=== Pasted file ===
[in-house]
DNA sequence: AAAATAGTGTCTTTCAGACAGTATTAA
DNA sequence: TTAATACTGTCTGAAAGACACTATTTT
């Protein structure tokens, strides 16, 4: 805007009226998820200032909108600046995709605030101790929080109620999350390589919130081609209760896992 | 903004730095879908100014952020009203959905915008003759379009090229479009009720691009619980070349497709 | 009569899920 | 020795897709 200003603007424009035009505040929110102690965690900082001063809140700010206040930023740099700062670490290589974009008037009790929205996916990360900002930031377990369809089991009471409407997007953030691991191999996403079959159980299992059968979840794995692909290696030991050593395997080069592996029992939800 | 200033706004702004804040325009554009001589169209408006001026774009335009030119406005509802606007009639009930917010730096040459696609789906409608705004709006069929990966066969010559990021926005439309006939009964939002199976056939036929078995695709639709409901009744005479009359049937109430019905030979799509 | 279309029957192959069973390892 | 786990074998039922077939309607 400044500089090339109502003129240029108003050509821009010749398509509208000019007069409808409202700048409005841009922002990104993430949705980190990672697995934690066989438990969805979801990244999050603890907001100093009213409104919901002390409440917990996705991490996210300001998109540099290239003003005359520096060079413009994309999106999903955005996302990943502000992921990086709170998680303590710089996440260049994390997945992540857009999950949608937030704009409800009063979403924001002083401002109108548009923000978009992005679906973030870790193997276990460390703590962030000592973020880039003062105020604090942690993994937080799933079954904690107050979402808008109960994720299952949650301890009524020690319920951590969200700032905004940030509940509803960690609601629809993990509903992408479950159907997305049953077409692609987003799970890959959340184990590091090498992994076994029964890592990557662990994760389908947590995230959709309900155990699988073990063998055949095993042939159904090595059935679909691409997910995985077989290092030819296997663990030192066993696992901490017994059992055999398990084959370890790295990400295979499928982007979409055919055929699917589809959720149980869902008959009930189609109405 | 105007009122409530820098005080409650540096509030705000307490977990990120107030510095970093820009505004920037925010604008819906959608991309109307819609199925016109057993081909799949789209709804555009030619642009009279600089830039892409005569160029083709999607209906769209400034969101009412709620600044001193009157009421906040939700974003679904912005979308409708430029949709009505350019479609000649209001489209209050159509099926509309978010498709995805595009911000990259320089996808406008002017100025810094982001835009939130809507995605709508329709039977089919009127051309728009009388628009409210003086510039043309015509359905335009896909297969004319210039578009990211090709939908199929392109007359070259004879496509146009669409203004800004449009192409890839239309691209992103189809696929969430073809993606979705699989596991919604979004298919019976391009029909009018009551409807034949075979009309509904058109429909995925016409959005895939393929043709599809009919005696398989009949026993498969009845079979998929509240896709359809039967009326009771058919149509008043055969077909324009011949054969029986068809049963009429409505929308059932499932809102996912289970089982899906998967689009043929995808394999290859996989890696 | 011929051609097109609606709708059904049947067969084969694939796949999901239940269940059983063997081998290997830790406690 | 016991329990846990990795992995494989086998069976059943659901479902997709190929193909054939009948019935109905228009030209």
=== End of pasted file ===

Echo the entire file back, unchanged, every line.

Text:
[in-house]
DNA sequence: AAAATAGTGTCTTTCAGACAGTATTAA
DNA sequence: TTAATACTGTCTGAAAGACACTATTTT
């Protein structure tokens, strides 16, 4: 805007009226998820200032909108600046995709605030101790929080109620999350390589919130081609209760896992 | 903004730095879908100014952020009203959905915008003759379009090229479009009720691009619980070349497709 | 009569899920 | 020795897709 200003603007424009035009505040929110102690965690900082001063809140700010206040930023740099700062670490290589974009008037009790929205996916990360900002930031377990369809089991009471409407997007953030691991191999996403079959159980299992059968979840794995692909290696030991050593395997080069592996029992939800 | 200033706004702004804040325009554009001589169209408006001026774009335009030119406005509802606007009639009930917010730096040459696609789906409608705004709006069929990966066969010559990021926005439309006939009964939002199976056939036929078995695709639709409901009744005479009359049937109430019905030979799509 | 279309029957192959069973390892 | 786990074998039922077939309607 400044500089090339109502003129240029108003050509821009010749398509509208000019007069409808409202700048409005841009922002990104993430949705980190990672697995934690066989438990969805979801990244999050603890907001100093009213409104919901002390409440917990996705991490996210300001998109540099290239003003005359520096060079413009994309999106999903955005996302990943502000992921990086709170998680303590710089996440260049994390997945992540857009999950949608937030704009409800009063979403924001002083401002109108548009923000978009992005679906973030870790193997276990460390703590962030000592973020880039003062105020604090942690993994937080799933079954904690107050979402808008109960994720299952949650301890009524020690319920951590969200700032905004940030509940509803960690609601629809993990509903992408479950159907997305049953077409692609987003799970890959959340184990590091090498992994076994029964890592990557662990994760389908947590995230959709309900155990699988073990063998055949095993042939159904090595059935679909691409997910995985077989290092030819296997663990030192066993696992901490017994059992055999398990084959370890790295990400295979499928982007979409055919055929699917589809959720149980869902008959009930189609109405 | 105007009122409530820098005080409650540096509030705000307490977990990120107030510095970093820009505004920037925010604008819906959608991309109307819609199925016109057993081909799949789209709804555009030619642009009279600089830039892409005569160029083709999607209906769209400034969101009412709620600044001193009157009421906040939700974003679904912005979308409708430029949709009505350019479609000649209001489209209050159509099926509309978010498709995805595009911000990259320089996808406008002017100025810094982001835009939130809507995605709508329709039977089919009127051309728009009388628009409210003086510039043309015509359905335009896909297969004319210039578009990211090709939908199929392109007359070259004879496509146009669409203004800004449009192409890839239309691209992103189809696929969430073809993606979705699989596991919604979004298919019976391009029909009018009551409807034949075979009309509904058109429909995925016409959005895939393929043709599809009919005696398989009949026993498969009845079979998929509240896709359809039967009326009771058919149509008043055969077909324009011949054969029986068809049963009429409505929308059932499932809102996912289970089982899906998967689009043929995808394999290859996989890696 | 011929051609097109609606709708059904049947067969084969694939796949999901239940269940059983063997081998290997830790406690 | 016991329990846990990795992995494989086998069976059943659901479902997709190929193909054939009948019935109905228009030209």